Wall Street Urges U.S. Regulators' Joint Cybersecurity Approach

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Wall Street's top trade group is calling for the creation of a new inter-agency working group of regulators and the White House that would be tasked with developing consistent cybersecurity rules for the financial industry.

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The recommendation by the Securities Industry and Financial Markets Association (SIFMA) was one of several unveiled on Monday as part of a new paper that lays out proposed "principles for effective cybersecurity regulatory guidance."

The inter-agency harmonization working group could be led by the Office of Management and Budget, SIFMA said, and would be charged with avoiding "unnecessary overlap" and making sure that "any domestic requirements are consistent with international legal obligations".

"You could have a patchwork ... for a big global bank, of five or six regulators all looking at this from a slightly different perspective, with slightly different guidance or principles of what they think is effective," Karl Schimmeck, SIFMA's managing director for financial services operations said in an interview.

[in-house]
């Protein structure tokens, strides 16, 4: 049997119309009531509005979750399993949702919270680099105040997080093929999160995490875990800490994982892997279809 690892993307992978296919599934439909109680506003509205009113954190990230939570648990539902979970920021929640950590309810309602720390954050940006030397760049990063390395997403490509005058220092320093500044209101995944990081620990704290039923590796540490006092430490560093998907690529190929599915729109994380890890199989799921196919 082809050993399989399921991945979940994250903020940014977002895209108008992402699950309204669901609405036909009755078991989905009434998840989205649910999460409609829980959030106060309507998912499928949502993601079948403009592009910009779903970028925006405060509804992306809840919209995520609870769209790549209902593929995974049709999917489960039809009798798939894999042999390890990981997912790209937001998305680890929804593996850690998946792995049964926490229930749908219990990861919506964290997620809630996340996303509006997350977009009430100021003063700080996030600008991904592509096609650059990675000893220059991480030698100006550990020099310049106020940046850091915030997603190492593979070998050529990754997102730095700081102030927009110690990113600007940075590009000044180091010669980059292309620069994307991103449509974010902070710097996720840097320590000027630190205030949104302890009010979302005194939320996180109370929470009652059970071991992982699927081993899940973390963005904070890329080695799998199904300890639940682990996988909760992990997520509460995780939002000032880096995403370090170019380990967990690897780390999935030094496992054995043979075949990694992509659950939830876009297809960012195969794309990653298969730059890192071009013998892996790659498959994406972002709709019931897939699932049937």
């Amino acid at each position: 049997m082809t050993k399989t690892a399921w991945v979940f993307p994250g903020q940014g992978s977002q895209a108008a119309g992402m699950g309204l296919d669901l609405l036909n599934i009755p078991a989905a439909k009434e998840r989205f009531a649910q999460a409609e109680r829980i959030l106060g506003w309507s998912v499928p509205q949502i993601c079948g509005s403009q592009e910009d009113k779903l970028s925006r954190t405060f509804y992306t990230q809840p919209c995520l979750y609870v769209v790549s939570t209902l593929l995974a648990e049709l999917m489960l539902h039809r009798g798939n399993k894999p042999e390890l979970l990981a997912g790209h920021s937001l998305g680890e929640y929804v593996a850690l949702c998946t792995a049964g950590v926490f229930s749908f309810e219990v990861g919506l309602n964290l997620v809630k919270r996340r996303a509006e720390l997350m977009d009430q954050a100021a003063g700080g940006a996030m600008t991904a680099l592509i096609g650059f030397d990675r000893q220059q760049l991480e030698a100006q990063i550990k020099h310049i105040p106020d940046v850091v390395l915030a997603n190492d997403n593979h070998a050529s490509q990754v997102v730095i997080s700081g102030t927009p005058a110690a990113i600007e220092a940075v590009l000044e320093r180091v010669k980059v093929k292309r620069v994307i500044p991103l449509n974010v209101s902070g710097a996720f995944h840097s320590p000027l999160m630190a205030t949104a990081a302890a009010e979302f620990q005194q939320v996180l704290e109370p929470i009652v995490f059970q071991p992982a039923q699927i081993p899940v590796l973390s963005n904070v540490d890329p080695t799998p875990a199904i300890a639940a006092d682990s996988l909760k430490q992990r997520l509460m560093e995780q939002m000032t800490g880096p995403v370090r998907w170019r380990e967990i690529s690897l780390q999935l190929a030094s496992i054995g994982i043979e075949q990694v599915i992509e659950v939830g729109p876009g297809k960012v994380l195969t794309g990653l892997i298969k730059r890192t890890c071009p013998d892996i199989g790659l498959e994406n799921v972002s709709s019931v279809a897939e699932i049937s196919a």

SIFMA's paper comes just a few weeks after JPMorgan Chase & Co shocked Wall Street with revelations that the names, addresses, phone numbers and emails of about 83 million households and small business accounts were compromised by hackers.

Although the cyber attack had been previously disclosed, the bank only recently revealed the extent of the attack, which was considered to be one of the largest data breaches in history.

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The group also laid out principles for regulators to consider, saying for instance that regulators should tailor any cybersecurity rules to the size, resources and potential risks of a firm so that the rules are not "one size fits all."

It also calls for having financial regulators engage in "risk-based" and "value-added" audits as opposed to mere "checklist reviews."

The U.S. government has been struggling with trying to develop one uniform standard for protecting against cyber threats that retailers and banks face.

Currently, standards for when companies must disclose cyber attacks are governed by a patchwork of state regulations.

Congress has been unable to pass more comprehensive federal laws, and retailers, credit card companies and banks have all argued over who should be responsible for bearing the brunt of the costs in the aftermath of a major cyber breach.

Last Friday, President Barack Obama signed an executive order to beef up security on federal credit and debit cards, and he unveiled efforts by a series of major public companies to follow suit.